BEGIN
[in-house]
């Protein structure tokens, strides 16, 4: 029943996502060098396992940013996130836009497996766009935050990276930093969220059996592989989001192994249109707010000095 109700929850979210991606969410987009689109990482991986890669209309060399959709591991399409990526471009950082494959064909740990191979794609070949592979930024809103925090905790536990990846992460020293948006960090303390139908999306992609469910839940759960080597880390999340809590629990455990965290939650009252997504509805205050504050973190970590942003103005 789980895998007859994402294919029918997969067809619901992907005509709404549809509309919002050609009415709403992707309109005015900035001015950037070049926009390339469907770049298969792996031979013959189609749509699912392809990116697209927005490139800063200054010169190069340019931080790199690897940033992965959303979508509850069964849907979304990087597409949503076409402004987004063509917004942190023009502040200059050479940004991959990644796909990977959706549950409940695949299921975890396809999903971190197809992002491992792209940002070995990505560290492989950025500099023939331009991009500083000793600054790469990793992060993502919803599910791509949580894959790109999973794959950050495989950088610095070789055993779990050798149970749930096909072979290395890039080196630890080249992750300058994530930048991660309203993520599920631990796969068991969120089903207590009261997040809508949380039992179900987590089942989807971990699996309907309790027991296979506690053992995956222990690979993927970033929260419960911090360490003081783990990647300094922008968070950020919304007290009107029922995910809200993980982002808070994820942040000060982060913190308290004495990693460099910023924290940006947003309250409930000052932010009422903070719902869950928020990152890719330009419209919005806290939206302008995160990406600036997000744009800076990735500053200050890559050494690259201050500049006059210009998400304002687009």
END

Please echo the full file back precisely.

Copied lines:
[in-house]
């Protein structure tokens, strides 16, 4: 029943996502060098396992940013996130836009497996766009935050990276930093969220059996592989989001192994249109707010000095 109700929850979210991606969410987009689109990482991986890669209309060399959709591991399409990526471009950082494959064909740990191979794609070949592979930024809103925090905790536990990846992460020293948006960090303390139908999306992609469910839940759960080597880390999340809590629990455990965290939650009252997504509805205050504050973190970590942003103005 789980895998007859994402294919029918997969067809619901992907005509709404549809509309919002050609009415709403992707309109005015900035001015950037070049926009390339469907770049298969792996031979013959189609749509699912392809990116697209927005490139800063200054010169190069340019931080790199690897940033992965959303979508509850069964849907979304990087597409949503076409402004987004063509917004942190023009502040200059050479940004991959990644796909990977959706549950409940695949299921975890396809999903971190197809992002491992792209940002070995990505560290492989950025500099023939331009991009500083000793600054790469990793992060993502919803599910791509949580894959790109999973794959950050495989950088610095070789055993779990050798149970749930096909072979290395890039080196630890080249992750300058994530930048991660309203993520599920631990796969068991969120089903207590009261997040809508949380039992179900987590089942989807971990699996309907309790027991296979506690053992995956222990690979993927970033929260419960911090360490003081783990990647300094922008968070950020919304007290009107029922995910809200993980982002808070994820942040000060982060913190308290004495990693460099910023924290940006947003309250409930000052932010009422903070719902869950928020990152890719330009419209919005806290939206302008995160990406600036997000744009800076990735500053200050890559050494690259201050500049006059210009998400304002687009």